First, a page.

Question: Reader Joanie Dobesh of Spanaway wants to know how Pierce County determines speed limits. “In the Parkland/Spanaway area, there are some residential streets that are 25 mph, some are 30 mph, some are 35 mph and some are 40 mph,” she wrote. “There doesn’t seem to be any rhyme or reason to the different limits.”
Answer: James Ellison, the county traffic engineer, said the basic speed limit for Pierce County roads, including all local neighborhood roads, is 25 mph. Speed limits that differ from that are adopted through an ordinance of the County Council based on a traffic engineering study.
“The county roads that have speed limits above 25 mph are all arterials,” Ellison said. “Each arterial classification has a typical range of speed limits that is assigned on an individual basis. Major arterials, such as Canyon Road or 112th Street East, for example, tend to have a higher range of speed, while collector arterials like A Street South have a lower range of speed.”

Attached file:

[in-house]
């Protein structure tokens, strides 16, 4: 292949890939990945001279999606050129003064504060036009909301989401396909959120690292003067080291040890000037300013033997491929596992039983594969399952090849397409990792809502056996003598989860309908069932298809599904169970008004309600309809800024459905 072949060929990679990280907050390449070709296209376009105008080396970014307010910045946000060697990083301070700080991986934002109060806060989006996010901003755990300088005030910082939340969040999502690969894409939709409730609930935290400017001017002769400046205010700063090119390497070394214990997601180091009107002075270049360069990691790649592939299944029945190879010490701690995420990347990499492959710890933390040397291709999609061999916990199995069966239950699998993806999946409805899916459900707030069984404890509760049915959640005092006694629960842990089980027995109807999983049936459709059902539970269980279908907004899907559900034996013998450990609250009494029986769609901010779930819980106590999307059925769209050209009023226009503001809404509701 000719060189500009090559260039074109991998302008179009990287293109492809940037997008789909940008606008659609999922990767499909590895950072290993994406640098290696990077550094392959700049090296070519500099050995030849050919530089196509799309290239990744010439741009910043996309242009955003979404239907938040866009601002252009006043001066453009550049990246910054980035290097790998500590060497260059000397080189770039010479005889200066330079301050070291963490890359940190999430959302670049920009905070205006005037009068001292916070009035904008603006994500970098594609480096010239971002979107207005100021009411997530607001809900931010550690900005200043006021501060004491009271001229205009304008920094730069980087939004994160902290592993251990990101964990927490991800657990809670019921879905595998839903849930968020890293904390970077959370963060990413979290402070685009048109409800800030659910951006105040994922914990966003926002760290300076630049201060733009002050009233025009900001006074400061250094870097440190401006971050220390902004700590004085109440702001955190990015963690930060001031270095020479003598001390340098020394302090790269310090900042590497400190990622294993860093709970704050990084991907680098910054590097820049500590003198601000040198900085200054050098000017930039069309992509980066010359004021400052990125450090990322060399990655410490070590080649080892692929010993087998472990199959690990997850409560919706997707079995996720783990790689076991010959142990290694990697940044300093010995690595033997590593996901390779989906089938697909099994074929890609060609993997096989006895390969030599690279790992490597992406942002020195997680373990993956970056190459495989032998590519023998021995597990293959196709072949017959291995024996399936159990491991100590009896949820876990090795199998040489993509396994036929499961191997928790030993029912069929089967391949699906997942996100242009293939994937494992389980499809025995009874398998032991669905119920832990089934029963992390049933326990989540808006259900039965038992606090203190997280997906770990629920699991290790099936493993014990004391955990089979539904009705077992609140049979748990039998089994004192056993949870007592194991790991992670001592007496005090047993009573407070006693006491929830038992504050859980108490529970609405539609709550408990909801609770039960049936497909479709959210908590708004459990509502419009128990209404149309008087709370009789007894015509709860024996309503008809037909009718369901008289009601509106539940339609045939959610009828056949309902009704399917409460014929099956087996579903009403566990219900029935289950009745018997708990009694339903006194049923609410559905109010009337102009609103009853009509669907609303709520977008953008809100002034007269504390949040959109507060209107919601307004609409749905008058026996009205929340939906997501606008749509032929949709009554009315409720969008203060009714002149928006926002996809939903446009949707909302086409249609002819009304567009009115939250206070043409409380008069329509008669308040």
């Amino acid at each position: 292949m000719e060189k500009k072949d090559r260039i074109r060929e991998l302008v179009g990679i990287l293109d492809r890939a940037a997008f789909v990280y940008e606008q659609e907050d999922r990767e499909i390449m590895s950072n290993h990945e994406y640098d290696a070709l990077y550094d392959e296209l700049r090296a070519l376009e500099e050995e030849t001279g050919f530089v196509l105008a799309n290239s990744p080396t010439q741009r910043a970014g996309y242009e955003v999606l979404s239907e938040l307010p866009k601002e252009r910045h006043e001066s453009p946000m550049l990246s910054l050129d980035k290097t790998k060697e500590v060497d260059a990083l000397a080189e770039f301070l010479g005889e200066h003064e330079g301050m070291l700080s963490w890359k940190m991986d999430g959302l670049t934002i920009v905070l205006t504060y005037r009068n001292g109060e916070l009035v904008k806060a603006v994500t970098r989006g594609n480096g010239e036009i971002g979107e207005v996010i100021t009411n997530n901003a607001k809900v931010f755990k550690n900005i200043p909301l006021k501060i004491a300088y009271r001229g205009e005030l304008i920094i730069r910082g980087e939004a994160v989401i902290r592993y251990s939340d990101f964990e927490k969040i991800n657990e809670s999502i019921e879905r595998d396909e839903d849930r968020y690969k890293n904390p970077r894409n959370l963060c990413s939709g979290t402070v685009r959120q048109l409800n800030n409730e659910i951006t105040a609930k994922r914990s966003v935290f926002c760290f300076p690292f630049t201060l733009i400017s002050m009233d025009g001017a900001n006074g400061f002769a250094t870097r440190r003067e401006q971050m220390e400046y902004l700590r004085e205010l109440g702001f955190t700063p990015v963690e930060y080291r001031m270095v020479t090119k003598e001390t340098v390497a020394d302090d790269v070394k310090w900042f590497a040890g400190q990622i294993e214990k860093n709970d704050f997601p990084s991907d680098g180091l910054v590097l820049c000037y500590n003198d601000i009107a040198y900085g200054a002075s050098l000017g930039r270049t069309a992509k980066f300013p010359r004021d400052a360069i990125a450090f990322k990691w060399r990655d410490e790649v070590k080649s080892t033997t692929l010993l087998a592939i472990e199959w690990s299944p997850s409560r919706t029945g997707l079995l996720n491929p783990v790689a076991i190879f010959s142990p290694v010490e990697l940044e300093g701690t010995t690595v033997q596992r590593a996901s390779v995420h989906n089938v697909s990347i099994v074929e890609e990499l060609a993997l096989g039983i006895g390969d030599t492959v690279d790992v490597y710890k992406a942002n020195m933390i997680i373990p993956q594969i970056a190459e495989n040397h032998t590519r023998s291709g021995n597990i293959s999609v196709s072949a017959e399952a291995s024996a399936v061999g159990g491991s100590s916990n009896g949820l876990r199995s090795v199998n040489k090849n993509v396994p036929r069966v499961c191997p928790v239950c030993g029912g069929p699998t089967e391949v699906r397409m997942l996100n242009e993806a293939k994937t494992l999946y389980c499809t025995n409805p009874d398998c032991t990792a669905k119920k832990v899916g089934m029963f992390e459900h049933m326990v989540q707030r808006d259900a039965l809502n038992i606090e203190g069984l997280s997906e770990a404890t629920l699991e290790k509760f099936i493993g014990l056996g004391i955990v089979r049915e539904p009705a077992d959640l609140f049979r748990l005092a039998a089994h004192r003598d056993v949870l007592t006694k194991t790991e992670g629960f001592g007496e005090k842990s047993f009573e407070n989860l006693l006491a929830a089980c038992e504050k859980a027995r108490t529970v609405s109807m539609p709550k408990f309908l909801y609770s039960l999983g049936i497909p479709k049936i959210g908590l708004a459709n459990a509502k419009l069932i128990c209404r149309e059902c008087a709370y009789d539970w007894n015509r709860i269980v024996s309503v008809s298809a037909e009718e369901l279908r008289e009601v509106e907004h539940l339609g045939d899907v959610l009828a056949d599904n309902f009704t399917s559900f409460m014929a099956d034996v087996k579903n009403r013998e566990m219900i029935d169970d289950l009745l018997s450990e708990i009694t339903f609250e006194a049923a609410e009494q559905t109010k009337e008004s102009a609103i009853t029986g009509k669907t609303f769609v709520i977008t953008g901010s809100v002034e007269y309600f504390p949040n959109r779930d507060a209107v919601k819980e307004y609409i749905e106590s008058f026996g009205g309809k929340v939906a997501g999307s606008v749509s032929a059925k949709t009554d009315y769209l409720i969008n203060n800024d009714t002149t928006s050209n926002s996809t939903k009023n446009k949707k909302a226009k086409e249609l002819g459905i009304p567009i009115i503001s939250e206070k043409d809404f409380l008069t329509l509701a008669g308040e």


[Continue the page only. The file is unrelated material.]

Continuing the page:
Ellison said several factors are considered when determining the actual speed limit on a particular road. “These involve the speed at or below which 85 percent of the drivers are traveling; the roadway characteristics including curves, grade, sight distance; the influence of driveways, side streets, and adjacent land uses along the road; and other safety considerations,” he said.
For more information on speed limits, visit the county’s Web site: www.piercecountywa.org/traffic.
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